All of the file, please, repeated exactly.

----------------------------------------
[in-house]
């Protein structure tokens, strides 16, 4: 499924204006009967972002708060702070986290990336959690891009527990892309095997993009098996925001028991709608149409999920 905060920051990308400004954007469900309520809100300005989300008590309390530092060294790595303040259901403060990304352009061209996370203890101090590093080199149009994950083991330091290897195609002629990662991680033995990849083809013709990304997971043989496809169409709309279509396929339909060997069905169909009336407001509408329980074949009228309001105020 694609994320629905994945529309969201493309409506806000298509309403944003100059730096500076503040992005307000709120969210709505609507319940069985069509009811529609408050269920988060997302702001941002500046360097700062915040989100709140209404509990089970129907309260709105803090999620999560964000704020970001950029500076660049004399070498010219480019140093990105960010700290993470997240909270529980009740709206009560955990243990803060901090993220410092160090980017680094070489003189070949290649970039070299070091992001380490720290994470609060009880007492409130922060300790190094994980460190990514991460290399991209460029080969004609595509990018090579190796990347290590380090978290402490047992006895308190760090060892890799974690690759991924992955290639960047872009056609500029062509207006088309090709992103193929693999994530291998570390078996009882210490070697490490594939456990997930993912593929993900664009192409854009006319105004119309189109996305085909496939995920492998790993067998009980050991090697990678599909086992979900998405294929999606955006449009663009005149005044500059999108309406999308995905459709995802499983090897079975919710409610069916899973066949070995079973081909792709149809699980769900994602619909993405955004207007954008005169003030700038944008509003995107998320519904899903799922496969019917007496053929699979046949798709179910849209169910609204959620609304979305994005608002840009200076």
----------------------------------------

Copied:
[in-house]
């Protein structure tokens, strides 16, 4: 499924204006009967972002708060702070986290990336959690891009527990892309095997993009098996925001028991709608149409999920 905060920051990308400004954007469900309520809100300005989300008590309390530092060294790595303040259901403060990304352009061209996370203890101090590093080199149009994950083991330091290897195609002629990662991680033995990849083809013709990304997971043989496809169409709309279509396929339909060997069905169909009336407001509408329980074949009228309001105020 694609994320629905994945529309969201493309409506806000298509309403944003100059730096500076503040992005307000709120969210709505609507319940069985069509009811529609408050269920988060997302702001941002500046360097700062915040989100709140209404509990089970129907309260709105803090999620999560964000704020970001950029500076660049004399070498010219480019140093990105960010700290993470997240909270529980009740709206009560955990243990803060901090993220410092160090980017680094070489003189070949290649970039070299070091992001380490720290994470609060009880007492409130922060300790190094994980460190990514991460290399991209460029080969004609595509990018090579190796990347290590380090978290402490047992006895308190760090060892890799974690690759991924992955290639960047872009056609500029062509207006088309090709992103193929693999994530291998570390078996009882210490070697490490594939456990997930993912593929993900664009192409854009006319105004119309189109996305085909496939995920492998790993067998009980050991090697990678599909086992979900998405294929999606955006449009663009005149005044500059999108309406999308995905459709995802499983090897079975919710409610069916899973066949070995079973081909792709149809699980769900994602619909993405955004207007954008005169003030700038944008509003995107998320519904899903799922496969019917007496053929699979046949798709179910849209169910609204959620609304979305994005608002840009200076």